Story by Stanley James, Business Editor
ZIMBABWE’s drive towards food self-sufficiency is on course in the wake of revelations that the country’s import bill has gone down by over 14 percent, driven by reduced imports of grains and cereal products.
Over US$85 million was saved in June this year as data from the Zimbabwe National Statistics Agency shows that imports dropped to US$720 million from over US$850 million in May.
Most of the imports are made up of machinery and equipment as companies target productivity growth.
The continued decline in food-related imports is raising further hopes of saving more foreign currency.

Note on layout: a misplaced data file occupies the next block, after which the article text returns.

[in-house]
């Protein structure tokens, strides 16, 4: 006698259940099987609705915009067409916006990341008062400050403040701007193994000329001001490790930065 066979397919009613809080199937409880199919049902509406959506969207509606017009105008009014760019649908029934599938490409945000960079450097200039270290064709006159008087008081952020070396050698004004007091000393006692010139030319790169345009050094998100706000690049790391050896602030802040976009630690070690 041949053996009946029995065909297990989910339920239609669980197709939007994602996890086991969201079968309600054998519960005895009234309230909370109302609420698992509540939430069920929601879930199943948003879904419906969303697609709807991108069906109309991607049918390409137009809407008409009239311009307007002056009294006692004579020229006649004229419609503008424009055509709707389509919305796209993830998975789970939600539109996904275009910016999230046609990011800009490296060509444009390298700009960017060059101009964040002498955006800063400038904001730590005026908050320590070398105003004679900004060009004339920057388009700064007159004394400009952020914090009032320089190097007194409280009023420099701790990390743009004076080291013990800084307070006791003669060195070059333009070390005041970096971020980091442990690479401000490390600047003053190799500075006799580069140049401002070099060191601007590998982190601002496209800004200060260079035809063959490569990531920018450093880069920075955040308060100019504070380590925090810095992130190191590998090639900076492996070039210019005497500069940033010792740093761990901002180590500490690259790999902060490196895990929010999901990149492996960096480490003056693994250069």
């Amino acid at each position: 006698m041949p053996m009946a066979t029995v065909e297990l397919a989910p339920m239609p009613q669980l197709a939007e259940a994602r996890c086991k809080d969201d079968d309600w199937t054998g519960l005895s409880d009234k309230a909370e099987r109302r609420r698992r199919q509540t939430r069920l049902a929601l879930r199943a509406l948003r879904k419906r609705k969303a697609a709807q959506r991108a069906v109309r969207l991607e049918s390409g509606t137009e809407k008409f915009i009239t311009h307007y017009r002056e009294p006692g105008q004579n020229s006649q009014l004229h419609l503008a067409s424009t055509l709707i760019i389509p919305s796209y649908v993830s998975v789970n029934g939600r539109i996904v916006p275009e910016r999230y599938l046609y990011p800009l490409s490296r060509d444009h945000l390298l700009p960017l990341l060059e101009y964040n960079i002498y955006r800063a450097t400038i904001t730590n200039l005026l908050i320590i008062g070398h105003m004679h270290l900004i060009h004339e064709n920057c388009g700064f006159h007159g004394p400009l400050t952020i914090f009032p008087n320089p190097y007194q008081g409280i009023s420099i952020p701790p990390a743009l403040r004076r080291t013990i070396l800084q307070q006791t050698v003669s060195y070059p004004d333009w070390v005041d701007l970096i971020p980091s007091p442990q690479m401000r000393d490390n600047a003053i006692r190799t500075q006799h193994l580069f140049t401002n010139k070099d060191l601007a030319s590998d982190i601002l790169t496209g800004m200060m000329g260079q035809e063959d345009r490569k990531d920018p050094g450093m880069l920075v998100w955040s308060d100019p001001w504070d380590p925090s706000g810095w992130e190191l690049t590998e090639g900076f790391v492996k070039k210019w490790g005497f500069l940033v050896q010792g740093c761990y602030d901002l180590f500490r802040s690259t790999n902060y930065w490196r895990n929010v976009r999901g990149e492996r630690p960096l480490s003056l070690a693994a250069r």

Buy Zimbabwe General Manager Mr Alois Burutsa and Zimbabwe Farmers Union Secretary General Mr Paul Zakariya are impressed by the latest development.
“The general trend is that food imports decline reflects the ability of local industry to produce as well as how the country is moving towards self-sufficiency in order to save foreign currency so it is a positive development that needs to be sustained,” said Mr Burutsa.
“The industry has what it all takes in terms of more output taking a cue from the merits arising within the agricultural value chains then it means the nation has a lot to benefit in as far as record wheat harvest and increased grain output are concerned on the import bill,” said Mr Zakariya.
The government is focusing on increasing industrial sectors’ capacity to produce and value add products.